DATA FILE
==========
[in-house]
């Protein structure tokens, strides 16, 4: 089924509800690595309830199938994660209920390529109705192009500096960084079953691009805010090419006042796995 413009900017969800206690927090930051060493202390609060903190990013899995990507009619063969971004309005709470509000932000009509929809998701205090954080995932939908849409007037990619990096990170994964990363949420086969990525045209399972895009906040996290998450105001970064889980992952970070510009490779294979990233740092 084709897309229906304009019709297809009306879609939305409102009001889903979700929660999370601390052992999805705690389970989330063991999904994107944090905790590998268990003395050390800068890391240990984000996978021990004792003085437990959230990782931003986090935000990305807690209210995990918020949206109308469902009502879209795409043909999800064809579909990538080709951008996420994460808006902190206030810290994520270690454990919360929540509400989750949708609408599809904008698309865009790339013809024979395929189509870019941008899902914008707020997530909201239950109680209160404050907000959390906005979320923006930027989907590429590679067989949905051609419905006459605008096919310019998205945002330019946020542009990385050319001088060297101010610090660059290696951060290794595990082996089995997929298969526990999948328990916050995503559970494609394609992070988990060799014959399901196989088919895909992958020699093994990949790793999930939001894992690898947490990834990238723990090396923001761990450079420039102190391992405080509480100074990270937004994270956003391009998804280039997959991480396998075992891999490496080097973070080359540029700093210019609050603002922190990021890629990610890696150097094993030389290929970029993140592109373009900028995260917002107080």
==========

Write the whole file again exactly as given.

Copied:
[in-house]
């Protein structure tokens, strides 16, 4: 089924509800690595309830199938994660209920390529109705192009500096960084079953691009805010090419006042796995 413009900017969800206690927090930051060493202390609060903190990013899995990507009619063969971004309005709470509000932000009509929809998701205090954080995932939908849409007037990619990096990170994964990363949420086969990525045209399972895009906040996290998450105001970064889980992952970070510009490779294979990233740092 084709897309229906304009019709297809009306879609939305409102009001889903979700929660999370601390052992999805705690389970989330063991999904994107944090905790590998268990003395050390800068890391240990984000996978021990004792003085437990959230990782931003986090935000990305807690209210995990918020949206109308469902009502879209795409043909999800064809579909990538080709951008996420994460808006902190206030810290994520270690454990919360929540509400989750949708609408599809904008698309865009790339013809024979395929189509870019941008899902914008707020997530909201239950109680209160404050907000959390906005979320923006930027989907590429590679067989949905051609419905006459605008096919310019998205945002330019946020542009990385050319001088060297101010610090660059290696951060290794595990082996089995997929298969526990999948328990916050995503559970494609394609992070988990060799014959399901196989088919895909992958020699093994990949790793999930939001894992690898947490990834990238723990090396923001761990450079420039102190391992405080509480100074990270937004994270956003391009998804280039997959991480396998075992891999490496080097973070080359540029700093210019609050603002922190990021890629990610890696150097094993030389290929970029993140592109373009900028995260917002107080």